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Flies like Coop

Trevor Ariza's defense, athleticism and dunking have won over Lakers teammates and inspired comparisons to Michael Cooper

December 09, 2008|Mike Bresnahan | Bresnahan is a Times staff writer.

Funny thing, how it's all come around for Trevor Ariza.

A little more than a year ago, the occupants of the Lakers' locker room were in a quiet state of distress.

Brian Cook and Maurice Evans had just been traded to Orlando, causing concern among some Lakers who felt their second-unit chemistry would be affected.

They obviously didn't know Ariza. Then again, who really did?

Ariza excelled at Westchester High and had a solid one-season run at UCLA, though he was playing limited minutes in his fourth NBA season after Orlando signed All-Star forward Rashard Lewis.

A year ago Ariza was averaging a nondescript 3.3 points and 2.2 rebounds when the Lakers acquired him, hoping he would become a defensive stopper at small forward.

To say he has delivered is akin to saying the Lakers (17-2) are off to a decent start.

Ariza, 23, has been a burst of energy as a reserve, leading the team with 1.95 steals a game and averaging 9.6 points and 5.2 rebounds in 24.2 minutes.

"He's something refreshing," longtime Lakers official Bill Bertka said. "He's a lot like Michael Cooper was athletically."

Ariza's penchant for creating turnovers is often punctuated with an authoritative dunk, leading to early-season recognition around the league.

"He plays the passing lanes extremely well," Philadelphia 76ers Coach Maurice Cheeks said. "Getting into the open court is another one of his assets. He's a good complement to what they have, particularly with their second team. He's one of the reasons why their second team is so good."

On offense, however, Ariza carried a reputation as an inconsistent contributor.

A rangy 6 feet 8 and 210 pounds, Ariza had an innate ability to get open with his planting and cutting skills, but his lack of an outside shooting touch hurt him. Defenders learned to lag off him, taking away his ability to slash to the hoop and daring him to shoot from the perimeter.

Over the summer, he added an extra dimension to his game, piling up long hours in nearly empty gyms.

He concentrated on holding the follow-through of his shot a little longer and added confidence via twice-daily visits to the court -- 90 minutes in the morning and two hours at night.

Ariza went with his cousin, his personal chef and Tony Bland, a former Westchester High standout who played college basketball at Syracuse and San Diego State. It was an unlikely quartet, but it allowed Ariza to shoot with more assurance.

He is shooting 50.4% from the field this season and has already made eight three-pointers after making only nine in his entire career before this season.

Ariza also felt compelled to improve after missing the last 44 games of the regular season and all but 45 minutes of last season's playoffs because of a broken right foot.

His defense could have helped against Boston, whose small forward Paul Pierce hammered the Lakers on the way to becoming the Finals most valuable player.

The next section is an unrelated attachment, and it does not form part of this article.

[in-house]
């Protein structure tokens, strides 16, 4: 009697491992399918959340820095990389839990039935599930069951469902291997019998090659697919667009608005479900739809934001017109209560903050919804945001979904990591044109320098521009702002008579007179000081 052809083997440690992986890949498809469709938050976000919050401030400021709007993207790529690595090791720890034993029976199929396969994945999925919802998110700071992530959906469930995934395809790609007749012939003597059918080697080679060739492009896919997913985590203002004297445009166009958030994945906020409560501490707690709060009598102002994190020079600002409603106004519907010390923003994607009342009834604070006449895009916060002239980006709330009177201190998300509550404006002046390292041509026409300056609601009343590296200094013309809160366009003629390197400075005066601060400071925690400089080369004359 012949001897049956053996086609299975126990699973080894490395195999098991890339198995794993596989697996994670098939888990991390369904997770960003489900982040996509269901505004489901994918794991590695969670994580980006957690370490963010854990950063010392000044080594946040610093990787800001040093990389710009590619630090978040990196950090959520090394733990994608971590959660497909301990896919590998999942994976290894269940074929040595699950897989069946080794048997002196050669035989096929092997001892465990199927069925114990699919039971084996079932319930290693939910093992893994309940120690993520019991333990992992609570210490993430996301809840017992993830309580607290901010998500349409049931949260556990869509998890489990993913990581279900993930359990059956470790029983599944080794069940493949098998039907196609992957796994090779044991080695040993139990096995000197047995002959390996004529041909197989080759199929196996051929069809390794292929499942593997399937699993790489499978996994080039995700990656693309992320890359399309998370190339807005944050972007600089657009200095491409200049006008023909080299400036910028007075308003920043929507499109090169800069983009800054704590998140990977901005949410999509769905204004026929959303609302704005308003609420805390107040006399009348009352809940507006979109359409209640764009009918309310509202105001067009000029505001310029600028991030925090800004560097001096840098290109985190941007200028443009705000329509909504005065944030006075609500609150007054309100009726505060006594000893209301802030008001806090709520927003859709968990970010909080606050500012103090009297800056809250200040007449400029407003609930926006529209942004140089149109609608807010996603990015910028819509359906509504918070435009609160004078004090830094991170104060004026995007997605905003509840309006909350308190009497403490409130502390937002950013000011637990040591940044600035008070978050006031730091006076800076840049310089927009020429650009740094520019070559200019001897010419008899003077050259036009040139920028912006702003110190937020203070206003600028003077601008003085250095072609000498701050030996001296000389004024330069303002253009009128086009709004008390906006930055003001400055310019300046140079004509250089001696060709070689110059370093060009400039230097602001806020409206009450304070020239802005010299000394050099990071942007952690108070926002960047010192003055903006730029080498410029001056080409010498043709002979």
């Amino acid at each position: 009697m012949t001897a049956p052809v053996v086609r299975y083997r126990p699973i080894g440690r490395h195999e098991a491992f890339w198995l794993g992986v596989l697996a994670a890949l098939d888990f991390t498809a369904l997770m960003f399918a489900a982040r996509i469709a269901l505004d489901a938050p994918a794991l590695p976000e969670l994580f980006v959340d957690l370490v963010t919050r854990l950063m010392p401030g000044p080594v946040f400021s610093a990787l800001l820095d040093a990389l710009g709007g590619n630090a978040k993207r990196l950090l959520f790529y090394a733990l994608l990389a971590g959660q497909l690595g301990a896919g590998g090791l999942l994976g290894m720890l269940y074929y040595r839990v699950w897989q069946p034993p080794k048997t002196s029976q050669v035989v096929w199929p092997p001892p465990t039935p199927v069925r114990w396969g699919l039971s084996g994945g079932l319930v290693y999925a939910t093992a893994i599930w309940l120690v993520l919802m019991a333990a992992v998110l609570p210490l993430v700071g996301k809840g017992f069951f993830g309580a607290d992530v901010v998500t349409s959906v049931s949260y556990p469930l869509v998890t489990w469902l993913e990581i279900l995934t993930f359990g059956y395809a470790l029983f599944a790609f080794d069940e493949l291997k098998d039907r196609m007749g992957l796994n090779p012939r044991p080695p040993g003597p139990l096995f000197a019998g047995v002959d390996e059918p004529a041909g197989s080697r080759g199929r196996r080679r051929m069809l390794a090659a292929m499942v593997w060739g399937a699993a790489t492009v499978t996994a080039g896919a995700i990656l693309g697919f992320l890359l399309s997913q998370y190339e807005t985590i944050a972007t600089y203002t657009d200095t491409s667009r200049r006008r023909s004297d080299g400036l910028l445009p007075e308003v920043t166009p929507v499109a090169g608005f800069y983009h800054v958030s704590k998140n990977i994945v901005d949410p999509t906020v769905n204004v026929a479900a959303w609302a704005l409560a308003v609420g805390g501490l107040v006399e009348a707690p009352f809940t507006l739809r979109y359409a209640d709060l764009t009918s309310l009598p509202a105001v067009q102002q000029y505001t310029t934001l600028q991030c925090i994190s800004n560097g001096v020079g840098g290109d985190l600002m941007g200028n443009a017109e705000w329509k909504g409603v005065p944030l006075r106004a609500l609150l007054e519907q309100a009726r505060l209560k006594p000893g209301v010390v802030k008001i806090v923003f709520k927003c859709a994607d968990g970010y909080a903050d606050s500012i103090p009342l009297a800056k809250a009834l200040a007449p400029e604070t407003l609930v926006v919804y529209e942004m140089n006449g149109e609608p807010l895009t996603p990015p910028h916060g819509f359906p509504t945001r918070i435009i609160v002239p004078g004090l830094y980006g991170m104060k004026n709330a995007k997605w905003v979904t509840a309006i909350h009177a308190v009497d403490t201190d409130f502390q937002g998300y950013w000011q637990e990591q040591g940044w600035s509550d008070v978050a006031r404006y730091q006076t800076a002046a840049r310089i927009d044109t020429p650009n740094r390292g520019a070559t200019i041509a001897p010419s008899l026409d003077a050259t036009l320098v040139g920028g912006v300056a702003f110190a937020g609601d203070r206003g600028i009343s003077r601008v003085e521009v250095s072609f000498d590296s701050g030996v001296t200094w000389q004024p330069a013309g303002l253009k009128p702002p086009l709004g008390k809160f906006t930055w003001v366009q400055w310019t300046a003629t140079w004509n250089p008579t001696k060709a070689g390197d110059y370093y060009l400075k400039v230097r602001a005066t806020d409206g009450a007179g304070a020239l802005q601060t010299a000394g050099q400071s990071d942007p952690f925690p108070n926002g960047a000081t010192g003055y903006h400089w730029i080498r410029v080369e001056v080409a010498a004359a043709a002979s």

The lack of playing time frustrated Ariza, who had simply missed too much time because of the injury and was otherwise a liability on offense.

"It definitely helped me work on things that I wasn't really [good] at doing -- shooting the ball and trying to feel more confident on the court," he said. "I devoted all my [off-season] time to shooting. It was a seven-day-a-week thing."

Ariza is not a starter this season because Coach Phil Jackson thinks Vladimir Radmanovic's three-point touch (a commendable 48% from behind the arc) forces opposing defenses to spread the court.

Jackson recently acknowledged that Ariza was "capable of playing heavier-type minutes than just bench minutes," but a reserve role is fine with Ariza, who has overcome longer odds to get to where he is now.

As a high school star at Westchester, he helped take the Comets to two state titles before averaging 11.6 points and 6.5 rebounds in one season at UCLA that showed promise but wasn't enough for many NBA talent evaluators.

Ariza entered the 2004 draft and was eventually taken 44th overall by New York. It was in the second round, the nebulous, non-guaranteed-money part of the draft.

"I believed in myself, my family believed in me. I don't regret it," Ariza said of leaving UCLA early. "It's not guaranteed money going to school -- there's no money in that either -- but the main objective for people who go to school and play basketball is to eventually get to the NBA. I was just chasing my dream."

Ariza made enough of an impression in New York to stick with the Knicks and eventually played for three coaches there (Lenny Wilkens, Herb Williams and Larry Brown) before being traded to Orlando during the 2005-06 season.

He averaged 8.9 points a game in 2006-07 before losing playing time to Lewis. Then came the trade.

Lakers officials were quietly eager to acquire Ariza, but Andrew Bynum was close friends with Evans, and Luke Walton was tight with Cook.

"Mo was my best friend," Bynum said sadly the day the trade was announced.

Things have, uh, changed a bit.

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